Argument: Nuclear weapons deter even rogue states
- Jeffrey Record, former staffer of the Senate Armed Services Committee. "Nuclear Deterrence, Preventive War, and Counterproliferation". Policy Analysis. July 8th, 2004 - "There is no evidence to suggest that Saddam Hussein was anything other than successfully deterred and contained during the 12 years separating the end of the Gulf War and the launching of Operation Iraqi Freedom.[...] Naval Post Graduate School’s Jeffrey Knopf before the Iraq War, 'implies an assumption that all evil individuals will act alike, meaning the analogy creates an expectation that Saddam will act on his hatred for the United States in the same way that bin Laden did.' On the contrary: Saddam Hussein’s position is very different. Saddam is the ruler of a state and has influence over others only by virtue of being a state leader. Territory is therefore essential to him. If he ceases to control Iraqi territory, he becomes nothing. Moreover, Saddam’s primary goal is to maximize his personal power, with the secondary goal of creating a dynasty he can pass on to his sons. . . . The threat he poses is an old-fashioned kind: a lust for power so great it leads to an expansionist program for his states. Despite a very real animus toward the United States, he is not so fanatically devoted to any abstract cause that he would sacrifice his grip on power or his own life to advance that cause.'
- Indeed, neither Saddam Hussein nor any other rogue state regime has employed WMD against enemies capable of utterly devastating retaliation. They have threatened to use them against such enemies, just as the United States and the Soviet Union exchanged nuclear threats during the Cold War, but they have never used them. Saddam Hussein used chemical weapons against helpless Kurds and Iranian infantry in the 1980s and threatened in 1990 to make Israel 'eat fire' should Israel attack Iraq, but when war came in 1991 and he faced credible threats of nuclear retaliation, the Iraqi dictator refrained from employing his massive chemical weapons arsenal against coalition forces or Israel.
- [...]Military primacy is of course a necessary prerequisite for preventive war. For the United States, however, preventive war can rarely if ever be a more attractive policy choice than deterrence—unless one has completely lost confidence in deterrence. Yet that seems to be just what has happened. The terrorist attacks of 9/11 persuaded the Bush administration that nuclear deterrence was of little use against fanatical nonstate terrorist organizations and insufficient to prevent rogue states from using WMD, including nuclear weapons, against the United States. The view is that such weapons are, for both terrorist organizations and rogue states, weapons of first choice rather than last resort, and therefore that anticipatory U.S. military action is the safest policy response."
- Paul Robinson, President and Director, Sandia National Laboratories. "A White Paper: Pursuing a New Nuclear Weapons Policy for the 21st Century". March 11, 2001 - "Defenses have always been an important element of war fighting, and are likely to be so when defending against missiles. Defenses will also provide value in deterring conflicts or limiting escalations. Moreover, the existence of a credible defense to blunt attacks by armaments emanating from a rogue state could well eliminate that rogue nation’s ability to dissuade the U.S. from taking military actions. If any attack against the U.S., its allies, or its forces should be undertaken with nuclear weapons or other weapons of mass destruction, there should be no doubt in the attacker’s mind that the United States might retaliate for such an attack with nuclear weapons; but the choice would be in our hands."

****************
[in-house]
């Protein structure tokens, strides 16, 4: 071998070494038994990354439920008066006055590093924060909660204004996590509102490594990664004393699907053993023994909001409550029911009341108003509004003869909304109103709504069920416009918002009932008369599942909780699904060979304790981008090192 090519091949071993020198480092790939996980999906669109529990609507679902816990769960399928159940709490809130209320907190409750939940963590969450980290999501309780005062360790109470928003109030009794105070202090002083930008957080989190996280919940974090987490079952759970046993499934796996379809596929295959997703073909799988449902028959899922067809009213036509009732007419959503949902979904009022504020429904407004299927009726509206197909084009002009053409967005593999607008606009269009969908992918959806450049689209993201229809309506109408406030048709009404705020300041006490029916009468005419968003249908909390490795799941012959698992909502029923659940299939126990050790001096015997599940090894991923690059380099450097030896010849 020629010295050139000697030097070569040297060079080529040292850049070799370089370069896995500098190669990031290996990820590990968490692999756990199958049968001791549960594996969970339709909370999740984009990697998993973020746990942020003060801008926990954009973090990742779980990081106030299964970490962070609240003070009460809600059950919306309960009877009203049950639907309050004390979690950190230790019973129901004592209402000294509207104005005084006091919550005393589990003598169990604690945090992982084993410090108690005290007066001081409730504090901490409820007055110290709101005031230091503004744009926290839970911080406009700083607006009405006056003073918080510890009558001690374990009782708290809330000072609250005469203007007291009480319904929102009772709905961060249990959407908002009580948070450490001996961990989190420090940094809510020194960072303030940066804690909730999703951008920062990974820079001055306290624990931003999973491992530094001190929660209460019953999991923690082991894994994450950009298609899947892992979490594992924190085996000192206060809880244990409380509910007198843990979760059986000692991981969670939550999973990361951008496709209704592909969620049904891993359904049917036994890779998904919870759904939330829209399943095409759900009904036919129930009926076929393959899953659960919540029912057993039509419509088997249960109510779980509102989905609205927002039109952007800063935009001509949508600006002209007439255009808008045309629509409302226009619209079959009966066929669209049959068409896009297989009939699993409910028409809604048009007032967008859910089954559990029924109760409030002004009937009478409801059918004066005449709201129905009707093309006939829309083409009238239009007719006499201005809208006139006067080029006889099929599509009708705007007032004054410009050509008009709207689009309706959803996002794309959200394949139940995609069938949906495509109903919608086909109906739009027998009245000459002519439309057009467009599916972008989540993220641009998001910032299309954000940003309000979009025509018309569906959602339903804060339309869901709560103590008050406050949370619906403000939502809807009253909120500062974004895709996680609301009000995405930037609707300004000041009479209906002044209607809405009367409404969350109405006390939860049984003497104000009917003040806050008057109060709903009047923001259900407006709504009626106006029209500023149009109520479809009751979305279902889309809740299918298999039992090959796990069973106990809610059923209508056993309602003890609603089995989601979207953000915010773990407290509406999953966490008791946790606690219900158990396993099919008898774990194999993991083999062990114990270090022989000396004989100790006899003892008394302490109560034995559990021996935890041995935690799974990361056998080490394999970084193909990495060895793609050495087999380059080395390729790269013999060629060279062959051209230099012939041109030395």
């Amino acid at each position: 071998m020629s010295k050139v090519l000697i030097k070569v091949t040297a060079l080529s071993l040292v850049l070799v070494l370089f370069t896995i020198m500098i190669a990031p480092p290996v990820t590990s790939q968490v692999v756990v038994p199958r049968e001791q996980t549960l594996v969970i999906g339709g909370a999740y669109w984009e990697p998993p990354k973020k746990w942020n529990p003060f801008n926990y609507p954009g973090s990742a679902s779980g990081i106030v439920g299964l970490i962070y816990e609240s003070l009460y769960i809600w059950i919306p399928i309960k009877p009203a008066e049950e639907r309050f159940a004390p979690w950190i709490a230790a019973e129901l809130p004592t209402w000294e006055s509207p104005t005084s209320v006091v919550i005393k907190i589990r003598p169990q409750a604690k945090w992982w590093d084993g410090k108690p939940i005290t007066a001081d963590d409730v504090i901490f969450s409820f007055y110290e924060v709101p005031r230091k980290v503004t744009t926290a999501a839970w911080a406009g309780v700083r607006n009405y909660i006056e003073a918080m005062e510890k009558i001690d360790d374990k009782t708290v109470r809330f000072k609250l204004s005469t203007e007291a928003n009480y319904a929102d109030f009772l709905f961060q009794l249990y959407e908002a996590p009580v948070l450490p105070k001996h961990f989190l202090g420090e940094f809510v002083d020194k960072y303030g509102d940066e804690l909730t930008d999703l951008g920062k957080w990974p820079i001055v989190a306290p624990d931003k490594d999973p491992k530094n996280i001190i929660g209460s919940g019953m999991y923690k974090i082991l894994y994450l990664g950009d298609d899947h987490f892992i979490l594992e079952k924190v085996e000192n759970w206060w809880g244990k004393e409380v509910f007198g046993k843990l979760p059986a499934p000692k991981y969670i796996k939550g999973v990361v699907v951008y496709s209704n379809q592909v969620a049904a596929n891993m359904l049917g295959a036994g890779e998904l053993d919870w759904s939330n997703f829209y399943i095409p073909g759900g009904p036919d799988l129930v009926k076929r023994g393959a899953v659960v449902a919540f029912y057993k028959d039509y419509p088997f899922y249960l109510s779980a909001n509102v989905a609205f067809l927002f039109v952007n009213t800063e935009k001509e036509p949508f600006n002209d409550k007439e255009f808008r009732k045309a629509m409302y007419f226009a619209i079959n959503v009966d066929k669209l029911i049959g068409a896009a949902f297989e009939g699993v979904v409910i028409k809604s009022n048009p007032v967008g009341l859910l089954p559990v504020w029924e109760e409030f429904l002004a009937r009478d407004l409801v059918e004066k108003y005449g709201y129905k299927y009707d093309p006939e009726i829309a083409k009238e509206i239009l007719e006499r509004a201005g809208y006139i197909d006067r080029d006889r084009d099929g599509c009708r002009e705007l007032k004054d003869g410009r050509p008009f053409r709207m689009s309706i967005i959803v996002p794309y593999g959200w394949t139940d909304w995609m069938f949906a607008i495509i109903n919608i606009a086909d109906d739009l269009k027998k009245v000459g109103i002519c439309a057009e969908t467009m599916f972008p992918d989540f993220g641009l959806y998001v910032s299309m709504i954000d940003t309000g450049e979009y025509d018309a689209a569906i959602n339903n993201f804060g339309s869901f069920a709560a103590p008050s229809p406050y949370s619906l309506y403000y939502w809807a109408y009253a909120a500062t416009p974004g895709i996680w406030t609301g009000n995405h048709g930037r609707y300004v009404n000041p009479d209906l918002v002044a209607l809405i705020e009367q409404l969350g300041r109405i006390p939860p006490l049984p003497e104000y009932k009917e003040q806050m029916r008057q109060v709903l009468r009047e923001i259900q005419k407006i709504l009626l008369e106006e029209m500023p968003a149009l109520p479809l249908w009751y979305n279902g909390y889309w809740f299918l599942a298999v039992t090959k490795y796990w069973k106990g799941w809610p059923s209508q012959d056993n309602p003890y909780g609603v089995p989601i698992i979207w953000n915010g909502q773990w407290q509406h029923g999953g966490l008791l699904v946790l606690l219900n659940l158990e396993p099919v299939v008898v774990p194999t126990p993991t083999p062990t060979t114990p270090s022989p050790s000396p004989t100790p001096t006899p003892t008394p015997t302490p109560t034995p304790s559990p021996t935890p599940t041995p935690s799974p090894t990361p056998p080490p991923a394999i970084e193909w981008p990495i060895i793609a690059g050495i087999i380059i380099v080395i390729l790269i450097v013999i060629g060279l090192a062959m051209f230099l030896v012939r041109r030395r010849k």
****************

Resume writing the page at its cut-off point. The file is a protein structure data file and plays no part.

- Jeffrey Record, former staffer of the Senate Armed Services Committee. "Nuclear Deterrence, Preventive War, and Counterproliferation". Policy Analysis. July 8th, 2004 - "The evidence strongly suggests that credible nuclear deterrence remains effective against rogue state use of WMD, if not against attacks by fanatical terrorist organizations; unlike terrorist groups, rogue states have critical assets that can be held hostage to the threat of devastating retaliation, and no rogue state has ever used WMD against an enemy capable of such retaliation."
- Baker Spring and Kathy Gudgel. "The Role of Nuclear Weapons in the 21st Century". Heritage Foundation. April 13, 2005 - "In the post-Cold War world, Russia is no longer the enemy. Today’s threats are regional powers armed with weapons of mass destruction (WMD) and long-range delivery mechanisms. Lesser military powers may now be able to hold at risk U.S. military and civilian targets. Deterrence is an uncertain tool in this environment, and capabilities that were formerly stabilizing may now exert destabilizing effects.
- [...]Even in the post-Cold War environment, deterrence remains important. The Cold War arsenal must be adjusted, in numbers and types of weapons, to provide deterrence in a new and dynamic situation. And the U.S. needs to be able, more than ever before, to respond to dramatic changes."